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Brussels, 16 November 2010
Schengen: some basic facts
On 14 June 1985, five EU countries – Belgium, France, Germany, Luxembourg and the Netherlands – began the process of further developing European integration by removing border controls through the Schengen Agreement. The Schengen Area has grown rapidly geographically and over 400 million Europeans from 25 Member States now enjoy passport-free travel across the area.
Key features of the agreement
The removal of checks on persons at the internal borders is compensated for by extensive cooperation and high standards setting out binding rules for all countries involved. These rules cover several areas:
Schengen, an area of free movement
The Schengen area without border controls currently consists of 25 Schengen Member States i.e. the EU countries Austria, Belgium, the Czech Republic, Denmark, Estonia, Finland, France, Germany, Greece, Hungary, Italy, Latvia, Lithuania, Luxembourg, Malta, Netherlands, Poland, Portugal, Slovakia, Slovenia, Spain, Sweden, as well as the two associated countries, Iceland and Norway and, since December 2008, Switzerland. Bulgaria, Romania and Cyprus only partially apply the Schengen acquis at the moment and checks are, therefore, still carried out at the borders with these three Member States.
Free movement is guaranteed on a territory with 42,673 km of external sea and 7,721 km of land borders, covering 25 countries and 400 million citizens.
Travelling in Europe has also been simplified for third country citizens with the introduction of the Schengen visa. Once issued, the visa allows these citizens to enter one country and travel freely throughout the Schengen zone for up to three months.
History of the Schengen cooperation
14 June 1985: The Agreement on the gradual abolition of checks at their common borders is signed between Belgium, the Netherlands, the Grand Duchy of Luxembourg, France and the Federal Republic of Germany. The name of the small village of Schengen (approximately 400 inhabitants), located in the south-east of Luxembourg, close to the German and French border, has since become synonymous with the opening of borders within the EU;
19 June 1990: The Convention implementing the Schengen Agreement is signed by the same States. It confirms the arrangements and safeguards for implementing the freedom of movement. It will not enter into force until 1995.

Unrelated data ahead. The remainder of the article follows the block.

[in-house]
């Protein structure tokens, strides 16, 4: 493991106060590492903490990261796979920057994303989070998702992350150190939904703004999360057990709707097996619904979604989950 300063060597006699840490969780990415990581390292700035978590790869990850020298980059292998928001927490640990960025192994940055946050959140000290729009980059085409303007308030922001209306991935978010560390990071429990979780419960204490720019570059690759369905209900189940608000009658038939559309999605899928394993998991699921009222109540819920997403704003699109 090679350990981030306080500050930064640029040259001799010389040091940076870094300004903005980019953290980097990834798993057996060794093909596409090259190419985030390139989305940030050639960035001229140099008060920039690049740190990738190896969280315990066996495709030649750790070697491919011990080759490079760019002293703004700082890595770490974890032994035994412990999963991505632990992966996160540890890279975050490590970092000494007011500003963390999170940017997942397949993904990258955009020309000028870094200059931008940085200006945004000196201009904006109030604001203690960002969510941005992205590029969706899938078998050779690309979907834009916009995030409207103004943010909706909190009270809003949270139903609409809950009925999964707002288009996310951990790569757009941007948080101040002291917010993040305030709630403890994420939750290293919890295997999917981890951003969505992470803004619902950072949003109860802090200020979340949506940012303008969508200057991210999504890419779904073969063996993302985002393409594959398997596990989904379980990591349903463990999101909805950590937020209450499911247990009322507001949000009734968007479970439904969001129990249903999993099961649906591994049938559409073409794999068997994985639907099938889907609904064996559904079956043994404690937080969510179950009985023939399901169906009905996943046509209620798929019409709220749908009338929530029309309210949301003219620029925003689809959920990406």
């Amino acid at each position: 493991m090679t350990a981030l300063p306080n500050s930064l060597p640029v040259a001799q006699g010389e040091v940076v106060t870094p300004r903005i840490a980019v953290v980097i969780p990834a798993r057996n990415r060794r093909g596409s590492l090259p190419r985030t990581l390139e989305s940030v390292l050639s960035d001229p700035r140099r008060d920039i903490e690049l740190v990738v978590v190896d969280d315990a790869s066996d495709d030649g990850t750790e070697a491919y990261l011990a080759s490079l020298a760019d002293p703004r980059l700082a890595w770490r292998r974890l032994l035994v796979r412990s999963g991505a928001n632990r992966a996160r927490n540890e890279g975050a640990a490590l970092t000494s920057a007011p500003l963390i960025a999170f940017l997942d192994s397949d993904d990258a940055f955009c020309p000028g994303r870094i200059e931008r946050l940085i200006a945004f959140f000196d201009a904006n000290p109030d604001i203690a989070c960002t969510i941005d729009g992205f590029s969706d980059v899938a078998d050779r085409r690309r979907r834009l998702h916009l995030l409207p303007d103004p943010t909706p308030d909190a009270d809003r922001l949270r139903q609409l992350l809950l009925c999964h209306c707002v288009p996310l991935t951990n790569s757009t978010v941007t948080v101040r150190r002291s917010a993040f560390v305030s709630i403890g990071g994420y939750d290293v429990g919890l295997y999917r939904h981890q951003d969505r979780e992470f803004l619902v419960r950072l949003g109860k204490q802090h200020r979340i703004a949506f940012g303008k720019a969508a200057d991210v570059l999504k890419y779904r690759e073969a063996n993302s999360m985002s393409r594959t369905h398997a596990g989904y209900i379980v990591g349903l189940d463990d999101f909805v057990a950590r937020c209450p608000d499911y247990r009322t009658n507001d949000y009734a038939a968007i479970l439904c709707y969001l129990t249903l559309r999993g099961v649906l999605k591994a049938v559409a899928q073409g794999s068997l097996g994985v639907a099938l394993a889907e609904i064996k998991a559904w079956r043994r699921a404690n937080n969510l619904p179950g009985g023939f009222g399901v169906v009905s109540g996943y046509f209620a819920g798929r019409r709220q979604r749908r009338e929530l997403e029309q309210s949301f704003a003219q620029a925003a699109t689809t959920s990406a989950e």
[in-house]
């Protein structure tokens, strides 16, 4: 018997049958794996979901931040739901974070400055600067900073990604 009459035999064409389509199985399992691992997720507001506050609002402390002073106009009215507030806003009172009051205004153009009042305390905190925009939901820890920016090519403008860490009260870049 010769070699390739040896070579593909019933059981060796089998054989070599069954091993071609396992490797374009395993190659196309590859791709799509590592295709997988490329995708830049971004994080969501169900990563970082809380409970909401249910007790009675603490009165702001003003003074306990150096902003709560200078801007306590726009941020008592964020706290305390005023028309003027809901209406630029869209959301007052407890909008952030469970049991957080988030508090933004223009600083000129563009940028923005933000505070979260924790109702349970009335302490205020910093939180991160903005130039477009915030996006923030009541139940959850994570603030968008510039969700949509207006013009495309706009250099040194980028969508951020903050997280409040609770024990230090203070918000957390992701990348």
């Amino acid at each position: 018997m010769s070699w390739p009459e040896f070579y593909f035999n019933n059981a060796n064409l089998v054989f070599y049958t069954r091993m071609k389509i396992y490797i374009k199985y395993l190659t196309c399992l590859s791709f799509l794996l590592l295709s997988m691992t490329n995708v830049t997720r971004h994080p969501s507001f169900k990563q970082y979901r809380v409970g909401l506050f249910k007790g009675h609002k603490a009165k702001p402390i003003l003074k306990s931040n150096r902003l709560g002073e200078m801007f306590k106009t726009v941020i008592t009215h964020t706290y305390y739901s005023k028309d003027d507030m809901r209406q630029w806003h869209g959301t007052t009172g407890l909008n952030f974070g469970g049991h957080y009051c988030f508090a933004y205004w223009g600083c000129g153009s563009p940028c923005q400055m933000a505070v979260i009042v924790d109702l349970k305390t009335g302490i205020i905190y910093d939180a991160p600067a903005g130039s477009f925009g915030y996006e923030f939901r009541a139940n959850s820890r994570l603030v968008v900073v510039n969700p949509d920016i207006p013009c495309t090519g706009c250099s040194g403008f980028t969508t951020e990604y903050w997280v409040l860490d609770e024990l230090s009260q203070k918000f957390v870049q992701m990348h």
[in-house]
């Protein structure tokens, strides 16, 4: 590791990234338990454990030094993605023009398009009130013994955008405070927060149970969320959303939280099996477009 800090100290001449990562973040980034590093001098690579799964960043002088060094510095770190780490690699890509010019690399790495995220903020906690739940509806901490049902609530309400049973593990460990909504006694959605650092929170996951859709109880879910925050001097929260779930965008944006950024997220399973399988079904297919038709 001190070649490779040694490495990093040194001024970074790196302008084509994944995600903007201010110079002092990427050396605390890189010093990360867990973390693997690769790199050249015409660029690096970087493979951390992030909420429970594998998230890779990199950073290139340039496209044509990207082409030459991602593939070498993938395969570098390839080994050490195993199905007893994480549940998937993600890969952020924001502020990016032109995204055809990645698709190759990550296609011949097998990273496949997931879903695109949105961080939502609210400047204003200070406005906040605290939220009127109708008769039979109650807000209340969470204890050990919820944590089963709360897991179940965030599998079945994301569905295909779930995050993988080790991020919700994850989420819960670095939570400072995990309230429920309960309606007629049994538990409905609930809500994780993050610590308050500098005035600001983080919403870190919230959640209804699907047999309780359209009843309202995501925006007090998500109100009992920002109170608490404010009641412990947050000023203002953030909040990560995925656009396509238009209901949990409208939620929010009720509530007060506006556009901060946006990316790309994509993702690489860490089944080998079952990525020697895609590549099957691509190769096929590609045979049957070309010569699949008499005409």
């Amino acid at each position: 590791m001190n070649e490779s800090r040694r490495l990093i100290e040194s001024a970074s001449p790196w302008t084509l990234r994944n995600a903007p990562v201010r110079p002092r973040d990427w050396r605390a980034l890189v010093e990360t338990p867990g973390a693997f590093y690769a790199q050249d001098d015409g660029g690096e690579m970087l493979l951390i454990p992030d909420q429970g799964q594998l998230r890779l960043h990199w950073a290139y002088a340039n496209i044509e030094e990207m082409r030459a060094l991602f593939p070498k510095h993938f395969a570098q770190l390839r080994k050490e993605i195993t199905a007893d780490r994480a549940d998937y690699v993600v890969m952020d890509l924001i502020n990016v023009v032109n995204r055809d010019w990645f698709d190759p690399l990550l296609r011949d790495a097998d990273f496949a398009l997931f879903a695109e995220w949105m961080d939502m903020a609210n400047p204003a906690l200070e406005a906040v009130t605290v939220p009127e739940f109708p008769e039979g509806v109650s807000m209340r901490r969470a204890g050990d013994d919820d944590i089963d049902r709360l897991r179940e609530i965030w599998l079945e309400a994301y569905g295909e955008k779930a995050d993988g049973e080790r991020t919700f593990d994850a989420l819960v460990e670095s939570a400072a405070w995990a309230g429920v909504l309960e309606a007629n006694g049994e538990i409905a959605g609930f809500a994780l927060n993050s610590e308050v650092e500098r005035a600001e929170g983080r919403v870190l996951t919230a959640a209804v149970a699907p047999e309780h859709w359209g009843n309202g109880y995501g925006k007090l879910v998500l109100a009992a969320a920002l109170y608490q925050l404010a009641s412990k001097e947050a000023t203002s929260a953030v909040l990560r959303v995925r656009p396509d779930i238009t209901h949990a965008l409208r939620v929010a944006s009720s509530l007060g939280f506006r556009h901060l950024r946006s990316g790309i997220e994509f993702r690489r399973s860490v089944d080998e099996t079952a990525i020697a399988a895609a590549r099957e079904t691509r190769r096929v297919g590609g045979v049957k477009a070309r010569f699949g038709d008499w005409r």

26 March 1995: Abolition of border controls between Belgium, Germany, France, Luxembourg, the Netherlands, Spain and Portugal.
26 Oct. 1997/
1 Dec. 1997: First move towards the enlargement of the Schengen area: Italy and Austria gradually start to abolish their border controls. This process is completed on the 31st of March 1998.
1 May 1999: Integration of Schengen into the European legal framework following the entry into force of the Amsterdam Treaty.
1 March 2000: Second move towards the enlargement of the Schengen area: Greece gradually starts to abolish its border controls. This process will be completed on 26 March 2000.
29 May 2000: Council of the EU decides on UK participation in some Schengen provisions. The United Kingdom is not part of the Schengen area but only participates in certain aspects of the Schengen rules built up overtime, mainly police and judicial cooperation (except those linked to 'hot pursuit').
25 March 2001: Abolition of border controls with Norway, Iceland, Sweden, Denmark and Finland.
28 February 2002: Council decision on Ireland's request to take part in some aspects of Schengen, roughly corresponding to the aspects covered by the United Kingdom's request.
21 Dec. 2007: Major enlargement of the Schengen area with the abolition of control of land and sea borders with the Czech Republic, Estonia, Hungary, Latvia, Lithuania, Malta, Poland, Slovakia and Slovenia. Border checks on intra-Schengen flights at airports were abolished on 30 March 2008.
28 Feb. 2008: Signature with Liechtenstein of a protocol on the participation of Liechtenstein in the Schengen area.
12 Dec. 2008: Abolition of border control at land borders with Switzerland. Border checks on intra-Schengen flights at airports were abolished on 29 March 2009.
Relevant legal texts adopted within the EU which form part of the Schengen-related law include:
Schengen Borders Code (Regulation (EC) No 562/2006) which establishes rules governing the movement of persons across borders; in particular this Regulation stresses the abolition of border control at internal borders and further harmonises the rules on crossing external borders and the prerequisites for entry for short stays by third-country nationals. It repeals the relevant parts of the Convention implementing the Schengen Agreement.
Visa Code (Regulation (EC) No 810/2009) applicable since April 5, 2010 sets out all procedures and conditions for issuing "short stay visas" and "airport transit visas". It also establishes the lists of third country nationals who are required to hold "airport transit visas" when passing through the international transit areas of airports situated on the territory of the Member States.
List of third countries whose nationals must be in possession of visas when crossing the external borders and those whose nationals are exempt from that requirement (Regulation (EC) No 539/2001).
Local Border Traffic regime (Regulation (EC) 1931/2006): Member States are allowed to conclude bilateral agreements with their neighbours within the framework of the Regulation, on the basis of which they can derogate from the general rules on borders checks for persons living in the border area in order to prevent the creation of barriers to trade, social and cultural interchange or regional cooperation.
Visa Information System (Regulation (EC) 767/2008): used for the exchange of data between Member States on applications for, and granting of short stay visas.
For more information
Homepage of Cecilia Malmström, Commissioner for Home Affairs: